This blog explores the career and work of Miriam Sebaggala (née Muwanga), perhaps the first woman engineer in Uganda.
In this guest blog, Animesh Chatterjee examines how Amy Johnson’s achievements were interpreted in writings on the British Empire, women’s education, and traditionalist viewpoints in colonial India.
Anne Locker from the IET archives explores the most recent projects and events on the history of women in engineering and the progress that has been made as a result.
In this blog Graeme Gooday uncovers the stories of women engineers from Asia and Africa as written about in The Woman Engineer, journal of the UK’s Women’s Engineering Society.
This guest blog, written by Helen Close et al., looks at the remarkable career of mechanical engineer Verena Holmes, through newly uncovered archive material, including personal letters and diaries.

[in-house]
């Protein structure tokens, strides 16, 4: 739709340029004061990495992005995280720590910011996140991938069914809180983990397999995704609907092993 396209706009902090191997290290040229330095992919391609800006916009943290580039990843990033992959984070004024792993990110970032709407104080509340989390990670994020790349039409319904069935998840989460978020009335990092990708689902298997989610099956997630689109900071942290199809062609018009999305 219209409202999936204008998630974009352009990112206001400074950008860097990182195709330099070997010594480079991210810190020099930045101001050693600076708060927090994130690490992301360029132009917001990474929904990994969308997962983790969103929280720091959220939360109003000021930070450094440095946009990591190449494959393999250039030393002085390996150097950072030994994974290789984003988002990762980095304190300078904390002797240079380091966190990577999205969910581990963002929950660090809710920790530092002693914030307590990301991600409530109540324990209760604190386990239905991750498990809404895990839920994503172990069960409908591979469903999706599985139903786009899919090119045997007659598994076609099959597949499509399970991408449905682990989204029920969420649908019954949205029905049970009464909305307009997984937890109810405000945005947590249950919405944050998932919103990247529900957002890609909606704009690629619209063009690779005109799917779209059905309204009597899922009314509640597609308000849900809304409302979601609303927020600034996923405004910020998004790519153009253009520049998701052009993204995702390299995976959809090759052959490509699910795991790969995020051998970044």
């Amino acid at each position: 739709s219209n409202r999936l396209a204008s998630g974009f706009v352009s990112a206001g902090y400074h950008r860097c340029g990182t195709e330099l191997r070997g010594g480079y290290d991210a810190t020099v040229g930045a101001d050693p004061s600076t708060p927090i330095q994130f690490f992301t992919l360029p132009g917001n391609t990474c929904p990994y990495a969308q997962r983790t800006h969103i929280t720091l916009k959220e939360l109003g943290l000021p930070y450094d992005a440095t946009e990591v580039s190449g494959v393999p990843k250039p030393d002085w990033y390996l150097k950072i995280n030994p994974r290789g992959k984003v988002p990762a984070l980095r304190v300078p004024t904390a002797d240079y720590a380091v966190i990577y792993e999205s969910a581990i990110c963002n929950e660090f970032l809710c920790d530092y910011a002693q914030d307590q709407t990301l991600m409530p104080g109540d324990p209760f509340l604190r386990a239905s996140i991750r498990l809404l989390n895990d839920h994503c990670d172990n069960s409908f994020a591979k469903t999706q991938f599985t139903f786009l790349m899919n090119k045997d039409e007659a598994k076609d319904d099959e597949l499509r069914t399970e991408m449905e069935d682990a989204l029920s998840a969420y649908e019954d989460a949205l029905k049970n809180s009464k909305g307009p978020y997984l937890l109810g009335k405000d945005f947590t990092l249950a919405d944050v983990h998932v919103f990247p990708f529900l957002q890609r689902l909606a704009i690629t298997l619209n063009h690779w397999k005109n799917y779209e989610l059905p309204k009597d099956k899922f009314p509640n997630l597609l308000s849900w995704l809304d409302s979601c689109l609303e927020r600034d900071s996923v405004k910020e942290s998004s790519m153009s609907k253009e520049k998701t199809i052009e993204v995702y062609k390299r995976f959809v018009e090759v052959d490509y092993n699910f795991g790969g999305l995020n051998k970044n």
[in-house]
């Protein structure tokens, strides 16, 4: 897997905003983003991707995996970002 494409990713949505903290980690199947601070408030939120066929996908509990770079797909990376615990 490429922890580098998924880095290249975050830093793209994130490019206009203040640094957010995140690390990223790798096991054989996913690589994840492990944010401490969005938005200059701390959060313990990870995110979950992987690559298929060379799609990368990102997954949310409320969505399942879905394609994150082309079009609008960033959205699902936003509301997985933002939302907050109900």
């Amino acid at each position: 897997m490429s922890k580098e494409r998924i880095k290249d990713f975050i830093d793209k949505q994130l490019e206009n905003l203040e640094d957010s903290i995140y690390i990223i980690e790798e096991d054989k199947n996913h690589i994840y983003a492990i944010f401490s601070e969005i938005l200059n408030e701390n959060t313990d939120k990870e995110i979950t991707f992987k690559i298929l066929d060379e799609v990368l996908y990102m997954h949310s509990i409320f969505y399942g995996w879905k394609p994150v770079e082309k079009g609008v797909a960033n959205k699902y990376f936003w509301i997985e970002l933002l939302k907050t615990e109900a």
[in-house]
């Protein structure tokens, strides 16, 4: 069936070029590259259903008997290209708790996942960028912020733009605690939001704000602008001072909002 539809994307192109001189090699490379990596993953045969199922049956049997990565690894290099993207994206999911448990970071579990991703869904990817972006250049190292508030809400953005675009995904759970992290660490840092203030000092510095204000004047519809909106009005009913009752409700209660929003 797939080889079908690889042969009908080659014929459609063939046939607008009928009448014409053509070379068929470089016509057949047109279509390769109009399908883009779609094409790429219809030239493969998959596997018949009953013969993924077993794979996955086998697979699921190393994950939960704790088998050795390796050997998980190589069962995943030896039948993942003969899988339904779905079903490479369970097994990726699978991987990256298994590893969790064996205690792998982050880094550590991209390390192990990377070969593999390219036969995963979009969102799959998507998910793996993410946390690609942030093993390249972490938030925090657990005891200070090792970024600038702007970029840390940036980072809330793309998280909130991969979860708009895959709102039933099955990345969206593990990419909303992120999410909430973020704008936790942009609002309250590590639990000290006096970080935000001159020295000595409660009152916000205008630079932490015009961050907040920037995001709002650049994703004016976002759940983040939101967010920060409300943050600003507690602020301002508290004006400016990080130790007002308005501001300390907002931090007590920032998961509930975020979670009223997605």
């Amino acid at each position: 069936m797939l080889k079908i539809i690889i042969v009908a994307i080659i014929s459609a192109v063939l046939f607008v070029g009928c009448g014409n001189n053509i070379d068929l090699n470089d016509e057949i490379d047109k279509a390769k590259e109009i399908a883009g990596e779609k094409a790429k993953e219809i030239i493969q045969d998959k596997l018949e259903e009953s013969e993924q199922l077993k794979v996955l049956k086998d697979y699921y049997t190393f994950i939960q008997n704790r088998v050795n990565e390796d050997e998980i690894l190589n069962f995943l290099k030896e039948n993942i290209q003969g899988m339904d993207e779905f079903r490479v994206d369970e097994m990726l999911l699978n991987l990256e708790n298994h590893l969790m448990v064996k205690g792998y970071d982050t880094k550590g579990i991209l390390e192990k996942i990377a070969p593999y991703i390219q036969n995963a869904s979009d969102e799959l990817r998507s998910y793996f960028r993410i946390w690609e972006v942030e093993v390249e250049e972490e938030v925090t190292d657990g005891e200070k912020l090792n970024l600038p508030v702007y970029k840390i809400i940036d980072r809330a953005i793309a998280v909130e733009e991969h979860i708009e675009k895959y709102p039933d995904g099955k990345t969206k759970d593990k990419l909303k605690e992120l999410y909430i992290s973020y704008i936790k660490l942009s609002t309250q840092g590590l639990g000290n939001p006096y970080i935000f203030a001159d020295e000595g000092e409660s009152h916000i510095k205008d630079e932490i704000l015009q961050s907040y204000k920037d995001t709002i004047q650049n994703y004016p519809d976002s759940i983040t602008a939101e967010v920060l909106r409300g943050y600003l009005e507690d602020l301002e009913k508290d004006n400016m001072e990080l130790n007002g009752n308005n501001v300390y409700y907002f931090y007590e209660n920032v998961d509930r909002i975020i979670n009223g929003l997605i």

This second blog post by Dr Emily Rees on Victorian naval engineer Henrietta Vansittart uses archival material to tell us more about her colourful and unconventional life.
In this blog, Graeme Gooday explores the international counterparts to the UK’s Women’s Engineering Society (WES) and highlights some of WES’s international members, from the USA, Germany and further afield.
Graeme Gooday writes about the Electrical Association for Women’s handbook, first produced in 1934, of which nothing of the sort had previously been published in Britain for technically-minded women. It was so popular that 33,000 copies were sold in its first year alone, and it remained in print until the 1980s. What was it that made this book so popular? But then why was its final edition Essential Electricity: A User’s Guide not written specifically for women at all?